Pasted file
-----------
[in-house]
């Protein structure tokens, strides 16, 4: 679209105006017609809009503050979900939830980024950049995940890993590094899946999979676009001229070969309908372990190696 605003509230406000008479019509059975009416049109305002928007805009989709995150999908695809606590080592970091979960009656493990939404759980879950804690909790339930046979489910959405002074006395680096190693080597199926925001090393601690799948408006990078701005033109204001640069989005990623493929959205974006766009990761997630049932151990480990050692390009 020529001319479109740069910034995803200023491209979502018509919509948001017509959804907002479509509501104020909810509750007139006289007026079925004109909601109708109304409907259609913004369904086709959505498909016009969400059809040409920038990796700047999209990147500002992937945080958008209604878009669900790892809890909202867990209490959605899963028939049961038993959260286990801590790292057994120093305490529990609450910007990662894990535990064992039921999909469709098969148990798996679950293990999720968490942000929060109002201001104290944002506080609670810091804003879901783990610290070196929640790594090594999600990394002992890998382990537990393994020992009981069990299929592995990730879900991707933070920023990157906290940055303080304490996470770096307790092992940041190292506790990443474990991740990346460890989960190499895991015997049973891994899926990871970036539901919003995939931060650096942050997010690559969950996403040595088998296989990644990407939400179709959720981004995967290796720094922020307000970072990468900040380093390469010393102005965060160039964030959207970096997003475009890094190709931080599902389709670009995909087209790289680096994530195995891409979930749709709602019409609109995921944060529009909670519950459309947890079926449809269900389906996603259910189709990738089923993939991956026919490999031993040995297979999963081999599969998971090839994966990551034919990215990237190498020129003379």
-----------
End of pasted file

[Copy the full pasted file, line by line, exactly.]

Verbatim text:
[in-house]
């Protein structure tokens, strides 16, 4: 679209105006017609809009503050979900939830980024950049995940890993590094899946999979676009001229070969309908372990190696 605003509230406000008479019509059975009416049109305002928007805009989709995150999908695809606590080592970091979960009656493990939404759980879950804690909790339930046979489910959405002074006395680096190693080597199926925001090393601690799948408006990078701005033109204001640069989005990623493929959205974006766009990761997630049932151990480990050692390009 020529001319479109740069910034995803200023491209979502018509919509948001017509959804907002479509509501104020909810509750007139006289007026079925004109909601109708109304409907259609913004369904086709959505498909016009969400059809040409920038990796700047999209990147500002992937945080958008209604878009669900790892809890909202867990209490959605899963028939049961038993959260286990801590790292057994120093305490529990609450910007990662894990535990064992039921999909469709098969148990798996679950293990999720968490942000929060109002201001104290944002506080609670810091804003879901783990610290070196929640790594090594999600990394002992890998382990537990393994020992009981069990299929592995990730879900991707933070920023990157906290940055303080304490996470770096307790092992940041190292506790990443474990991740990346460890989960190499895991015997049973891994899926990871970036539901919003995939931060650096942050997010690559969950996403040595088998296989990644990407939400179709959720981004995967290796720094922020307000970072990468900040380093390469010393102005965060160039964030959207970096997003475009890094190709931080599902389709670009995909087209790289680096994530195995891409979930749709709602019409609109995921944060529009909670519950459309947890079926449809269900389906996603259910189709990738089923993939991956026919490999031993040995297979999963081999599969998971090839994966990551034919990215990237190498020129003379």